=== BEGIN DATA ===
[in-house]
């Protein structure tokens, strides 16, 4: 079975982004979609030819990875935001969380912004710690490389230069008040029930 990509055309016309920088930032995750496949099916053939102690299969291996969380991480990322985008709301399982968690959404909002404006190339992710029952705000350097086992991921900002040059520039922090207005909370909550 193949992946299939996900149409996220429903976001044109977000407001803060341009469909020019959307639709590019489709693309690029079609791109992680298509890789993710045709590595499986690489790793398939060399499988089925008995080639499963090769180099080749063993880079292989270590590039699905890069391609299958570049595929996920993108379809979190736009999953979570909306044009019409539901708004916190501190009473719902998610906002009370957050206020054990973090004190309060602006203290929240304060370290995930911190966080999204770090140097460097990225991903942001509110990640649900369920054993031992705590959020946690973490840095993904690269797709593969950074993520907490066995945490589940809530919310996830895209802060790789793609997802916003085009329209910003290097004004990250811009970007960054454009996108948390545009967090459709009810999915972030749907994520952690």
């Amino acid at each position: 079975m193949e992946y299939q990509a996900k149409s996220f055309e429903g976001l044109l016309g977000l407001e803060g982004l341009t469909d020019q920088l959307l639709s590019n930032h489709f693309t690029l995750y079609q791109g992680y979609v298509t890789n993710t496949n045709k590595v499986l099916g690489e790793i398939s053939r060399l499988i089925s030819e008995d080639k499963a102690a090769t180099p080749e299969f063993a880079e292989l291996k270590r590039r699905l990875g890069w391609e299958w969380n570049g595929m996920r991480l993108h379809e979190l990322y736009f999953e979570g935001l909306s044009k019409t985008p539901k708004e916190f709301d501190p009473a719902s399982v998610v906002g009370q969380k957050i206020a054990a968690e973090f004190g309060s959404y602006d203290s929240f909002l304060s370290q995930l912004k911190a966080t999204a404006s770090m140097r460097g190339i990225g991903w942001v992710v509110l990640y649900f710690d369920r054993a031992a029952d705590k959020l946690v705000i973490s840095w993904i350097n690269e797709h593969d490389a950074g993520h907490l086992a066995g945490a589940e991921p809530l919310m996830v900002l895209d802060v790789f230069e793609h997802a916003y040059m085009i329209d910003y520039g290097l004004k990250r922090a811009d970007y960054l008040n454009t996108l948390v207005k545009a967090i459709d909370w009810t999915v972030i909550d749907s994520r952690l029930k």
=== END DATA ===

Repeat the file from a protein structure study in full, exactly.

[in-house]
């Protein structure tokens, strides 16, 4: 079975982004979609030819990875935001969380912004710690490389230069008040029930 990509055309016309920088930032995750496949099916053939102690299969291996969380991480990322985008709301399982968690959404909002404006190339992710029952705000350097086992991921900002040059520039922090207005909370909550 193949992946299939996900149409996220429903976001044109977000407001803060341009469909020019959307639709590019489709693309690029079609791109992680298509890789993710045709590595499986690489790793398939060399499988089925008995080639499963090769180099080749063993880079292989270590590039699905890069391609299958570049595929996920993108379809979190736009999953979570909306044009019409539901708004916190501190009473719902998610906002009370957050206020054990973090004190309060602006203290929240304060370290995930911190966080999204770090140097460097990225991903942001509110990640649900369920054993031992705590959020946690973490840095993904690269797709593969950074993520907490066995945490589940809530919310996830895209802060790789793609997802916003085009329209910003290097004004990250811009970007960054454009996108948390545009967090459709009810999915972030749907994520952690």
């Amino acid at each position: 079975m193949e992946y299939q990509a996900k149409s996220f055309e429903g976001l044109l016309g977000l407001e803060g982004l341009t469909d020019q920088l959307l639709s590019n930032h489709f693309t690029l995750y079609q791109g992680y979609v298509t890789n993710t496949n045709k590595v499986l099916g690489e790793i398939s053939r060399l499988i089925s030819e008995d080639k499963a102690a090769t180099p080749e299969f063993a880079e292989l291996k270590r590039r699905l990875g890069w391609e299958w969380n570049g595929m996920r991480l993108h379809e979190l990322y736009f999953e979570g935001l909306s044009k019409t985008p539901k708004e916190f709301d501190p009473a719902s399982v998610v906002g009370q969380k957050i206020a054990a968690e973090f004190g309060s959404y602006d203290s929240f909002l304060s370290q995930l912004k911190a966080t999204a404006s770090m140097r460097g190339i990225g991903w942001v992710v509110l990640y649900f710690d369920r054993a031992a029952d705590k959020l946690v705000i973490s840095w993904i350097n690269e797709h593969d490389a950074g993520h907490l086992a066995g945490a589940e991921p809530l919310m996830v900002l895209d802060v790789f230069e793609h997802a916003y040059m085009i329209d910003y520039g290097l004004k990250r922090a811009d970007y960054l008040n454009t996108l948390v207005k545009a967090i459709d909370w009810t999915v972030i909550d749907s994520r952690l029930k």